Volkswagen slapped with new $3bn penalty over diesel emissions scandal

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The $2.9 billion third-quarter charge for the USA diesel scandal was attributed to a higher-than-expected cost of fixing the cars.

The scandal came to light in September 2015, when the company admitted some 11 million of its diesel vehicles world-wide were equipped with software that allowed them to sidestep emissions testing.

While it's likely that VW is hoping for some good press after the diesel cheating scandal of two years ago, company headquarters in Germany issued a terse, two-sentence press release Friday announcing that the company will take a third-quarter charge of €2.5 billion ($2.9 billion) to boost its provision for North American buyback/retrofit programs related to the diesel scandal.

The German automaker said today that it is increasing provisions for a buyback and retrofitting program for 2-liter TDI vehicles that was part of settlements over its diesel emissions scandal.

"We have to work more on the hardware", he said.

Every company runs into unexpected costs, but a surprise $3 billion (yes, billion) hit isn't something you see every day.

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German police arrested the former chief of engine development on Wednesday in connection with the vehicle maker's attempt to rig diesel-powered automobiles to deceive emissions testing.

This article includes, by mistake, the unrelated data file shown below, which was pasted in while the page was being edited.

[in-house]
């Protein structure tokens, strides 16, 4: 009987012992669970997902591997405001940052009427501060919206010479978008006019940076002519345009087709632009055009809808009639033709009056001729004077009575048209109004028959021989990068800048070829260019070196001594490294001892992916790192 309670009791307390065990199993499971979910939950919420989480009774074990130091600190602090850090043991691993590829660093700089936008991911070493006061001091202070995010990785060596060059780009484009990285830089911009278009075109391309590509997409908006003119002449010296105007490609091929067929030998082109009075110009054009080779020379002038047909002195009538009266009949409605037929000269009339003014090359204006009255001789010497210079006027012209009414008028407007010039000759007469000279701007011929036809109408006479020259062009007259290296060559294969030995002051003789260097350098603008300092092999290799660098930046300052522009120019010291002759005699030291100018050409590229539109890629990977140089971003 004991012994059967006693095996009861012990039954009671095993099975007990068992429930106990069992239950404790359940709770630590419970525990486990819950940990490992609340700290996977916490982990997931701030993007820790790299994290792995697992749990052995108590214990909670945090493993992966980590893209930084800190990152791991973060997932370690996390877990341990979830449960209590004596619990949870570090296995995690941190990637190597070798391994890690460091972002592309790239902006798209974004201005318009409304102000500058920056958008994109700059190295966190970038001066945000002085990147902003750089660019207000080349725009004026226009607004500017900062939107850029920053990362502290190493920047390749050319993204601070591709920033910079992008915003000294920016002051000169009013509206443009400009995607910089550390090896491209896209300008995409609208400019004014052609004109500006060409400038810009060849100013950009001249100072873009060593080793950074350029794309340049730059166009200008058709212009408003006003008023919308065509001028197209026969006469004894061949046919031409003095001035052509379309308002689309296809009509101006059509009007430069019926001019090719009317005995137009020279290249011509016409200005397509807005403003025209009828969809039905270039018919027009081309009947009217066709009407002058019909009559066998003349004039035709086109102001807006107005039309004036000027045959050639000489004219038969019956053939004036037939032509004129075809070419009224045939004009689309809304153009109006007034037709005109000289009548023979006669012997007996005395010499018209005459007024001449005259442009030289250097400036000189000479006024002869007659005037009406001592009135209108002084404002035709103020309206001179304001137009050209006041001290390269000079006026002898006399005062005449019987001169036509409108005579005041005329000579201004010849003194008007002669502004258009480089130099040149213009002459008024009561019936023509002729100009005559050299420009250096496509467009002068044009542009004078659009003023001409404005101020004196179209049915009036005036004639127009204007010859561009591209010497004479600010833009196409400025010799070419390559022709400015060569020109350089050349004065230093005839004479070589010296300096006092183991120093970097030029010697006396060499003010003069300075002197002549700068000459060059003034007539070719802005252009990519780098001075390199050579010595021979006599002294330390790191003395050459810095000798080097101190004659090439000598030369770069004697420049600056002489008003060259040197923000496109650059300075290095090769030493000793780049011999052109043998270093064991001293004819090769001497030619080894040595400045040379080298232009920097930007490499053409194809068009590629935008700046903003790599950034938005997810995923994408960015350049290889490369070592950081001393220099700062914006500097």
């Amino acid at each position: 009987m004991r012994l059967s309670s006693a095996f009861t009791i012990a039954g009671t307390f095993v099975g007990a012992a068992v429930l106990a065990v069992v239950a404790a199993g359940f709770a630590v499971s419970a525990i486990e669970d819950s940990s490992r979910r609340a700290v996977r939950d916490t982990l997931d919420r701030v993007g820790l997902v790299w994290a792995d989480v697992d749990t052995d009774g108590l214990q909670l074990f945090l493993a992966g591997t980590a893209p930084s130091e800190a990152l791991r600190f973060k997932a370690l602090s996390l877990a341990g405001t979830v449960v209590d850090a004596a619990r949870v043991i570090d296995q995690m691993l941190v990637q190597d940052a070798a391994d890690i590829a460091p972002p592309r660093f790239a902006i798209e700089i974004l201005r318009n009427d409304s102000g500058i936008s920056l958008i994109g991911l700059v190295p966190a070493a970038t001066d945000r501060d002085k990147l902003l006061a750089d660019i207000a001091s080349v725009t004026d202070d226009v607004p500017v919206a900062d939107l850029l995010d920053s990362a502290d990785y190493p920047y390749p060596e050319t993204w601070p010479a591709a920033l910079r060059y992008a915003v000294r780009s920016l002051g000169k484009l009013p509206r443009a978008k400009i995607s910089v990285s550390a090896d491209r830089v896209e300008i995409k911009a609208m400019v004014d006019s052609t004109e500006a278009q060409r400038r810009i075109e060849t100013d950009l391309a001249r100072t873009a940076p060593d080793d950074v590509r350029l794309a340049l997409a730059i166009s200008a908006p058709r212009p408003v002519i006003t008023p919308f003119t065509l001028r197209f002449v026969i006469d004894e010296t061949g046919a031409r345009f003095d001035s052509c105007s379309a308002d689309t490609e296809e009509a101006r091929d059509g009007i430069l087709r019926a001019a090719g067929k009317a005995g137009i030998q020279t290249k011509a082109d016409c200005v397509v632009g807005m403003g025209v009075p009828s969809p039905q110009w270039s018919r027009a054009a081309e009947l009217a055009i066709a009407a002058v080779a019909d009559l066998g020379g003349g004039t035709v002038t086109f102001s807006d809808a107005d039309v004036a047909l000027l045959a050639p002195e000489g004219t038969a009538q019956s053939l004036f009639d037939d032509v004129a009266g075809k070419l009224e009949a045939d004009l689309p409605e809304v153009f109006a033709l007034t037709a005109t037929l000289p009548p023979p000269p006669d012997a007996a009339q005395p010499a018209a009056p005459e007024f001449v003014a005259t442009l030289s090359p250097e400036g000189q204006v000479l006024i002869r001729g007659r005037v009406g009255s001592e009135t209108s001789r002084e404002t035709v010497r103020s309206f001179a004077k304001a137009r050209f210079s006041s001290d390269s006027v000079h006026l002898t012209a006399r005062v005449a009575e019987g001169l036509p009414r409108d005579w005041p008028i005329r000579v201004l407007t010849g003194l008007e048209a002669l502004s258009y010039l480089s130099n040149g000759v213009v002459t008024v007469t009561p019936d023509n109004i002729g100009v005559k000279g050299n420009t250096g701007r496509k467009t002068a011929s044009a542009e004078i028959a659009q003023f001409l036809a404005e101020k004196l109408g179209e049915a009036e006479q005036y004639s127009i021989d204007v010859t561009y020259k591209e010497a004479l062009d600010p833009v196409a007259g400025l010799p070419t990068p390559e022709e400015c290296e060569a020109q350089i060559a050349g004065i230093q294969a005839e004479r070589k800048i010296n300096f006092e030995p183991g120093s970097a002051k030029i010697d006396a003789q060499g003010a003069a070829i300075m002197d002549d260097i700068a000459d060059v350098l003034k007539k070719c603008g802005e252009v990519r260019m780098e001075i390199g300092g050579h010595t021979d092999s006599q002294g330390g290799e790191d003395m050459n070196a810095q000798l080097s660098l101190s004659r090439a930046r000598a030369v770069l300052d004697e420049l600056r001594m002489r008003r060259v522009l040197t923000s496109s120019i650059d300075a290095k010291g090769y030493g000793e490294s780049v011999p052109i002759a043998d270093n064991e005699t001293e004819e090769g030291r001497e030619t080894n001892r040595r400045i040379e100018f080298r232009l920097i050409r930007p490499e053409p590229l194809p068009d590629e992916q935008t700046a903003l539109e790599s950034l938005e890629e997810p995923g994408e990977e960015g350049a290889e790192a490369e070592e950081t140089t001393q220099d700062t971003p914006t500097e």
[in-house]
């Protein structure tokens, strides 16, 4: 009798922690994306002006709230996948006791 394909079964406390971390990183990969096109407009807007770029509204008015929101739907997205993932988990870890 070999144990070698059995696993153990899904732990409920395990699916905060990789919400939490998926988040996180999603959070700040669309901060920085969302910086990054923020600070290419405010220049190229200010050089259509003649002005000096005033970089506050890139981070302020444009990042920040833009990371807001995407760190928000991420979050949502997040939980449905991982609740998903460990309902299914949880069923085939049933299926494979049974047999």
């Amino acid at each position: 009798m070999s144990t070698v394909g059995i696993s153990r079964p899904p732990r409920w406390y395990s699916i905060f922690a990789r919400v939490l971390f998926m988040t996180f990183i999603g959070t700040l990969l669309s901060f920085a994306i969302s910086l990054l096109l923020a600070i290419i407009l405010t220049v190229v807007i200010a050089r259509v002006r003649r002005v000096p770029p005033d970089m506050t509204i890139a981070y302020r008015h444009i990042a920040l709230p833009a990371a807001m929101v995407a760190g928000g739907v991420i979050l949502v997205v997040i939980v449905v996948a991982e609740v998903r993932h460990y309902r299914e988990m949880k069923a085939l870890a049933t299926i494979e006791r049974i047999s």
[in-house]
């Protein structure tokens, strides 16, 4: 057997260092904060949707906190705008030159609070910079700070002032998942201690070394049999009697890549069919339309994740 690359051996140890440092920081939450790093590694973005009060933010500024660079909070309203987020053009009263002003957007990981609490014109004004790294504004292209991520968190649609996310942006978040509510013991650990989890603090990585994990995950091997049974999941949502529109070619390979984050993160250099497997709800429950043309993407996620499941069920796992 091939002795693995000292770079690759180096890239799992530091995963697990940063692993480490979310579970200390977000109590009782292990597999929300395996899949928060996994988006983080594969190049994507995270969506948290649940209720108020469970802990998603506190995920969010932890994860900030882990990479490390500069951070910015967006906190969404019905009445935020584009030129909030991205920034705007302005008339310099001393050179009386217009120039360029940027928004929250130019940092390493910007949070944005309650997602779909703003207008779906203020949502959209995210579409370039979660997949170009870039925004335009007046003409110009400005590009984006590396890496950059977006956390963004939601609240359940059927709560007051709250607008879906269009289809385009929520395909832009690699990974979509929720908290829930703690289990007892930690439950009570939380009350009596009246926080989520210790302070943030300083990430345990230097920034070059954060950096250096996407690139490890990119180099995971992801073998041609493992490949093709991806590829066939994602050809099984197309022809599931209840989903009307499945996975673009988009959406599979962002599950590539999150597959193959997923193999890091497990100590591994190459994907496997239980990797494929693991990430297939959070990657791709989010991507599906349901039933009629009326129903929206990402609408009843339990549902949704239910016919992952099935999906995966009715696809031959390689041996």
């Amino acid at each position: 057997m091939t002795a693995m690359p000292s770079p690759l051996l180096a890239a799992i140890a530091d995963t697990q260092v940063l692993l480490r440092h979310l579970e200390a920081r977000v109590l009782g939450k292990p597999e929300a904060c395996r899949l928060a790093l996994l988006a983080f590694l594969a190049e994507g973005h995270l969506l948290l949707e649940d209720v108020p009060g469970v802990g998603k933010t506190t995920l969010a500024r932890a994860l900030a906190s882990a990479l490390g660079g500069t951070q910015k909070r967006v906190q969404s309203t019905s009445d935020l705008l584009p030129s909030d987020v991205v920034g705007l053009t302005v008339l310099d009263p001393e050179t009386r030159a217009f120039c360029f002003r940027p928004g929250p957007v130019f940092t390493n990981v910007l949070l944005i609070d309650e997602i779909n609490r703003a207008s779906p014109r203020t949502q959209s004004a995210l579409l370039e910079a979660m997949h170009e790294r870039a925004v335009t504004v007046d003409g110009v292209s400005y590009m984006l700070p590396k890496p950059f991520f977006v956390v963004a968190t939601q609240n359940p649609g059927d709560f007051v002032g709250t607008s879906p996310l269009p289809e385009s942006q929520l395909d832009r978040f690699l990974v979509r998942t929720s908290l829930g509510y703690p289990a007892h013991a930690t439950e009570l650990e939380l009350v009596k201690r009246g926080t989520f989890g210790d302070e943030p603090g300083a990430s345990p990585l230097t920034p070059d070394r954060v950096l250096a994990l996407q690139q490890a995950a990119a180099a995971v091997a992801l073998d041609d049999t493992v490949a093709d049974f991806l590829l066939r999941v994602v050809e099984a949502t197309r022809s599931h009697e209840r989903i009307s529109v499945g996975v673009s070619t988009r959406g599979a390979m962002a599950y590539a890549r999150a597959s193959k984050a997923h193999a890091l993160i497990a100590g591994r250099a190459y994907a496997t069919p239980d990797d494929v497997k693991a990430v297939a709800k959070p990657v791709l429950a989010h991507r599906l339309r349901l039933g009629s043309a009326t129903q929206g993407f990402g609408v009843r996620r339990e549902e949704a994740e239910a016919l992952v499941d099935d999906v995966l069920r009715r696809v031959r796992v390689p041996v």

German media claim the person is Wolfgang Hatz, who stepped down from his post on Porsche's management board previous year after being suspended over the "dieselgate" investigation.

Hatz was Audi's head engine developer from 2001 until 2007 when he was promoted to VW Group powertrain chief. He was suspended after the diesel emissions test-cheating was exposed. One man has so far been jailed in connection with the scandal: Volkswagen engineer James Liang received a 40 month sentence in a USA court last month.

At the Frankfurt motor show earlier this month, Volkswagen outlined plans to move away from combustion engines with electrified variants of all 300 models in the 12-brand group's lineup.

The additional costs will be reflected in VW's third quarter results, which will be reported next month. Facing threats of a ban on diesel cars by German cities under pressure to reduce pollution, Volkswagen and other auto makers are offering up to EUR10,000 in discounts on a new auto for customers who trade in old diesel vehicles.

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